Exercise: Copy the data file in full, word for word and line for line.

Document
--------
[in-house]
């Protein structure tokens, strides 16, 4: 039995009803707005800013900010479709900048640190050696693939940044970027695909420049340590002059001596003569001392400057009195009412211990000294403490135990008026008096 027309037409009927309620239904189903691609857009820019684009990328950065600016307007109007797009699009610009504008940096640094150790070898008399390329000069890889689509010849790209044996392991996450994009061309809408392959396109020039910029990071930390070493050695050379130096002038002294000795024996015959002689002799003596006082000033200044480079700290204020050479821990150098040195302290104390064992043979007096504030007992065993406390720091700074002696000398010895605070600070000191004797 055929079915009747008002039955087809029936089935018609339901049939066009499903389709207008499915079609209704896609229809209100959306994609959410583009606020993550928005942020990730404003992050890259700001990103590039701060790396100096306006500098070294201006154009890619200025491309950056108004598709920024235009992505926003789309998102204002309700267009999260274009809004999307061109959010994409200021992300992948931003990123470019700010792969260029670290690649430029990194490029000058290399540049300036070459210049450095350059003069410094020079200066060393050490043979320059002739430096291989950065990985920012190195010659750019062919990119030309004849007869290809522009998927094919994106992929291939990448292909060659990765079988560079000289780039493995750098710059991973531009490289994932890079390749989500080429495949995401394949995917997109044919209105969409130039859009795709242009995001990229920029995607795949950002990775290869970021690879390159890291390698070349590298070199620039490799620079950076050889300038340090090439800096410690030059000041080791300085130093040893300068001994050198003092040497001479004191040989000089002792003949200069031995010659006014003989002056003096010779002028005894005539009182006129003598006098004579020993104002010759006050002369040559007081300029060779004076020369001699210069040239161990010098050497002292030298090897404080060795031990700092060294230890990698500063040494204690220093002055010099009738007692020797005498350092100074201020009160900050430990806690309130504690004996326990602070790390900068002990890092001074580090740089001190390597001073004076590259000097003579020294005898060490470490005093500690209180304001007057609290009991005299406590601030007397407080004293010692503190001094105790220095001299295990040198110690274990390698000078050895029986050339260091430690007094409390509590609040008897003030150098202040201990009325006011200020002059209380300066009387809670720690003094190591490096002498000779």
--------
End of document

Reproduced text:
[in-house]
């Protein structure tokens, strides 16, 4: 039995009803707005800013900010479709900048640190050696693939940044970027695909420049340590002059001596003569001392400057009195009412211990000294403490135990008026008096 027309037409009927309620239904189903691609857009820019684009990328950065600016307007109007797009699009610009504008940096640094150790070898008399390329000069890889689509010849790209044996392991996450994009061309809408392959396109020039910029990071930390070493050695050379130096002038002294000795024996015959002689002799003596006082000033200044480079700290204020050479821990150098040195302290104390064992043979007096504030007992065993406390720091700074002696000398010895605070600070000191004797 055929079915009747008002039955087809029936089935018609339901049939066009499903389709207008499915079609209704896609229809209100959306994609959410583009606020993550928005942020990730404003992050890259700001990103590039701060790396100096306006500098070294201006154009890619200025491309950056108004598709920024235009992505926003789309998102204002309700267009999260274009809004999307061109959010994409200021992300992948931003990123470019700010792969260029670290690649430029990194490029000058290399540049300036070459210049450095350059003069410094020079200066060393050490043979320059002739430096291989950065990985920012190195010659750019062919990119030309004849007869290809522009998927094919994106992929291939990448292909060659990765079988560079000289780039493995750098710059991973531009490289994932890079390749989500080429495949995401394949995917997109044919209105969409130039859009795709242009995001990229920029995607795949950002990775290869970021690879390159890291390698070349590298070199620039490799620079950076050889300038340090090439800096410690030059000041080791300085130093040893300068001994050198003092040497001479004191040989000089002792003949200069031995010659006014003989002056003096010779002028005894005539009182006129003598006098004579020993104002010759006050002369040559007081300029060779004076020369001699210069040239161990010098050497002292030298090897404080060795031990700092060294230890990698500063040494204690220093002055010099009738007692020797005498350092100074201020009160900050430990806690309130504690004996326990602070790390900068002990890092001074580090740089001190390597001073004076590259000097003579020294005898060490470490005093500690209180304001007057609290009991005299406590601030007397407080004293010692503190001094105790220095001299295990040198110690274990390698000078050895029986050339260091430690007094409390509590609040008897003030150098202040201990009325006011200020002059209380300066009387809670720690003094190591490096002498000779």